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Nov 9, 2020

The Rundown

This episode is about native plants and a mode of transportation that couldn’t be more homegrown in this country if it tried - the canoe.

First up, Mark Cullen, our perennial, and annuals, gardening experts fills us in on how native plants benefit gardens, birds, bees and well, the environment in general. Next up James Raffan of the Canadian Canoe Museum explains the lowly watercraft speaks to us as old and new Canadians alike. From coneflowers to canoes, all in one episode.


Mark Cullen on Native Plants

Mark Cullen has been a fan of native plants for years now. They’re a favourite of indigenous bird and pollinator species, take advantage local conditions and help keep ecosystems in check. He chatted with me about some of his favourite native varieties and we disagree about lawns. Here’s that conversation.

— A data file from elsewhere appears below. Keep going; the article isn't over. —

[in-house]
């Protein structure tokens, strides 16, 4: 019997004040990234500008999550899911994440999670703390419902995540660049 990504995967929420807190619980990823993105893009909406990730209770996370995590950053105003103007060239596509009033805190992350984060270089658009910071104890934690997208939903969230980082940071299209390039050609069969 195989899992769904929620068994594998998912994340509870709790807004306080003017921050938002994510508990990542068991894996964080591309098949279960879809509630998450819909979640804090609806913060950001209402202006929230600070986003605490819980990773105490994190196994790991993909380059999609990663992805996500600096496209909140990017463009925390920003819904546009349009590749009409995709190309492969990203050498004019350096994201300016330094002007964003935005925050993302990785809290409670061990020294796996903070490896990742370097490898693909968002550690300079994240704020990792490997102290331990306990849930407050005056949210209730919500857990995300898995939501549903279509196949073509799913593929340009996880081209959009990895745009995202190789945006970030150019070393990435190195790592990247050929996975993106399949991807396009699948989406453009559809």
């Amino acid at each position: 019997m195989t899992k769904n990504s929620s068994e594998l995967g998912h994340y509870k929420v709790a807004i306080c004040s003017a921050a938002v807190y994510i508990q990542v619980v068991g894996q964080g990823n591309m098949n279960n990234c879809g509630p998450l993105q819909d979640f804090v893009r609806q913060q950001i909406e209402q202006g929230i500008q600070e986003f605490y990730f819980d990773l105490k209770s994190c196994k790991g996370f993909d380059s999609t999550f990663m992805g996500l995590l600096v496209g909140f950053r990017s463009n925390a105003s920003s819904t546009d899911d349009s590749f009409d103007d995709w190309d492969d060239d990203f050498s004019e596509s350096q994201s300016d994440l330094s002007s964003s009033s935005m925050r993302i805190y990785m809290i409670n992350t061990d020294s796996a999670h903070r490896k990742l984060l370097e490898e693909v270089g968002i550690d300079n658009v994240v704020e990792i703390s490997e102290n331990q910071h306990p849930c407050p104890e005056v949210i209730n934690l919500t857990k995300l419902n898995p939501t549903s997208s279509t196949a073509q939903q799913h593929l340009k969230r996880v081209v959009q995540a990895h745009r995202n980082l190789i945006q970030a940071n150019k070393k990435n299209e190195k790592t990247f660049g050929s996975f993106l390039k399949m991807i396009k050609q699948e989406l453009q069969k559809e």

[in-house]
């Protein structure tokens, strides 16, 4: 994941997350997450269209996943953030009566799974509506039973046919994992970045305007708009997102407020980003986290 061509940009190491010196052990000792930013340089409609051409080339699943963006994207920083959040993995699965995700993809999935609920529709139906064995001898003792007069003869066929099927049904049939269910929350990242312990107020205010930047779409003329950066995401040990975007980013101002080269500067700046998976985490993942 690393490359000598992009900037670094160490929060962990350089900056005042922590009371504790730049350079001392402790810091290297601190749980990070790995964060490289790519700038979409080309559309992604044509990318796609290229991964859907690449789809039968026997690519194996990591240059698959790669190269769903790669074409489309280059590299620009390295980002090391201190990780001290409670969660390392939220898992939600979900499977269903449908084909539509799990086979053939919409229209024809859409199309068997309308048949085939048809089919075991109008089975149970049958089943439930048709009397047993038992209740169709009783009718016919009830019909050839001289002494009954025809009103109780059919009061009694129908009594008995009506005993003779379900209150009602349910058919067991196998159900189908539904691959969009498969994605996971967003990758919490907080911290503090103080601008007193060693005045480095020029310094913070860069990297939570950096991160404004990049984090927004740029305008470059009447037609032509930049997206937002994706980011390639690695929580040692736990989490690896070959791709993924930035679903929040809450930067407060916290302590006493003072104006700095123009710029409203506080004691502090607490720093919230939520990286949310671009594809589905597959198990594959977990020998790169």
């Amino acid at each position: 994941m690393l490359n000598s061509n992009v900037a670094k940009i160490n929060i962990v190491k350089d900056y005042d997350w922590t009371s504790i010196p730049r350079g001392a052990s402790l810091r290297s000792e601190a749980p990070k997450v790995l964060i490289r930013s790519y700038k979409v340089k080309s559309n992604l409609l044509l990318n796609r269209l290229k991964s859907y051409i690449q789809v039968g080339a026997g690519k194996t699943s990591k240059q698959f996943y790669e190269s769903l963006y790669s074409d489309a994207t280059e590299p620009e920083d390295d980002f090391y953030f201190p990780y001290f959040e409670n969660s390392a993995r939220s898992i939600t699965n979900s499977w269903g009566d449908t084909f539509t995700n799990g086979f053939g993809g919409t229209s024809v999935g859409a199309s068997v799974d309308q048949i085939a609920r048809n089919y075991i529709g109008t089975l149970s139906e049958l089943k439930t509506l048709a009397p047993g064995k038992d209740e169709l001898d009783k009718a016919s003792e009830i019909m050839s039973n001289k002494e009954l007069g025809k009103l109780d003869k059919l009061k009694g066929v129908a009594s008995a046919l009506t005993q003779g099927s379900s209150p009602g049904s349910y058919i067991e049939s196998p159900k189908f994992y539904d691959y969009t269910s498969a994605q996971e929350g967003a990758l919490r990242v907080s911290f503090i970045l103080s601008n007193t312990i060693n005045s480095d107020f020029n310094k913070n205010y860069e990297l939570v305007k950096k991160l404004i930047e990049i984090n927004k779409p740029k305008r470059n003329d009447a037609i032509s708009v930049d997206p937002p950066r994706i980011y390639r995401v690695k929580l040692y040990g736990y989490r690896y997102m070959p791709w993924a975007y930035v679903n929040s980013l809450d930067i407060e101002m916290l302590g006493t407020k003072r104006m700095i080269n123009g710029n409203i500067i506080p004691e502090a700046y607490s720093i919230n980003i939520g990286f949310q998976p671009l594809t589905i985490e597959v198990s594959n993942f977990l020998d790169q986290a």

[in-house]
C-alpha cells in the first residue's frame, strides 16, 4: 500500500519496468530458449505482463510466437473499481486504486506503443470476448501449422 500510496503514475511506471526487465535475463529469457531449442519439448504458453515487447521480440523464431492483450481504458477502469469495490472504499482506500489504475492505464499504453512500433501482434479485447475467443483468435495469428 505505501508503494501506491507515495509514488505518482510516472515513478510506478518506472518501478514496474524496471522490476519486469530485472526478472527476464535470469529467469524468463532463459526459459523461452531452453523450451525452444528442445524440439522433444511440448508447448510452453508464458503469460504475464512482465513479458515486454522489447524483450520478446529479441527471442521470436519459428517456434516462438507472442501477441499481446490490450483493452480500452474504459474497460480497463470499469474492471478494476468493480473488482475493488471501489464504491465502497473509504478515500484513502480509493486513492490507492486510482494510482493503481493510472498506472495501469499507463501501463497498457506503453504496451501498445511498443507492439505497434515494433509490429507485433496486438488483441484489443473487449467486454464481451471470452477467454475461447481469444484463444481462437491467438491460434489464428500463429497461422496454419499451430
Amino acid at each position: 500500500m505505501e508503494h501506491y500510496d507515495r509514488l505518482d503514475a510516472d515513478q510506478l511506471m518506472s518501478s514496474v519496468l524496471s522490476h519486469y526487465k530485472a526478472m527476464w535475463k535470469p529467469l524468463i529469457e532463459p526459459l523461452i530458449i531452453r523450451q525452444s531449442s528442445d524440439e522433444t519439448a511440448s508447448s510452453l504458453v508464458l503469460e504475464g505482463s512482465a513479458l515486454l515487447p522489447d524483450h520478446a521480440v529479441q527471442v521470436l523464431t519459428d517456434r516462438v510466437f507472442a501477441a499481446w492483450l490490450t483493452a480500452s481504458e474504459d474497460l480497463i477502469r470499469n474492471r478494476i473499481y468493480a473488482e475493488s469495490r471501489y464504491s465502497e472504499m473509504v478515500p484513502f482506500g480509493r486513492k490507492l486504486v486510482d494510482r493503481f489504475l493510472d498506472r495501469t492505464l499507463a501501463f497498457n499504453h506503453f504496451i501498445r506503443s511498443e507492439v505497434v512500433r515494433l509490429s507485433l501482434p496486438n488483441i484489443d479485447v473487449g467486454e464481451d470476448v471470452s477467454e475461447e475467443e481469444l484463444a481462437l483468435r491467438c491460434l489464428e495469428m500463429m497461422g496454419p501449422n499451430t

James Raffan on Canada and Canoes

James Raffan, the director of external relations for the Canadian Canoe Museum, knows how deep the relationship between Canada and the canoe goes. He’s an author, outdoorsman and  collector of Canadian canoe advertising. We talked about why the canoe resonates with so many cultures and how its a symbol of freedom, exploration and entrepreneurship. And, we touch on ways the museum will use its new building to forge and reforge links to the communities where its canoes came from. 

End Notes
Want more Harrowsmith? No problem. Visit our website. And, you can read Vanessa's story on ticks in the Spring issue of Harrowsmith Magazine. It's on selected newsstands across Canada or you can order subscriptions online at

By the way, the music in the podcast? It's by good ol' Canadian singer, composer and friend of the 'cast,  David Archibald. You can find more of his music at his website,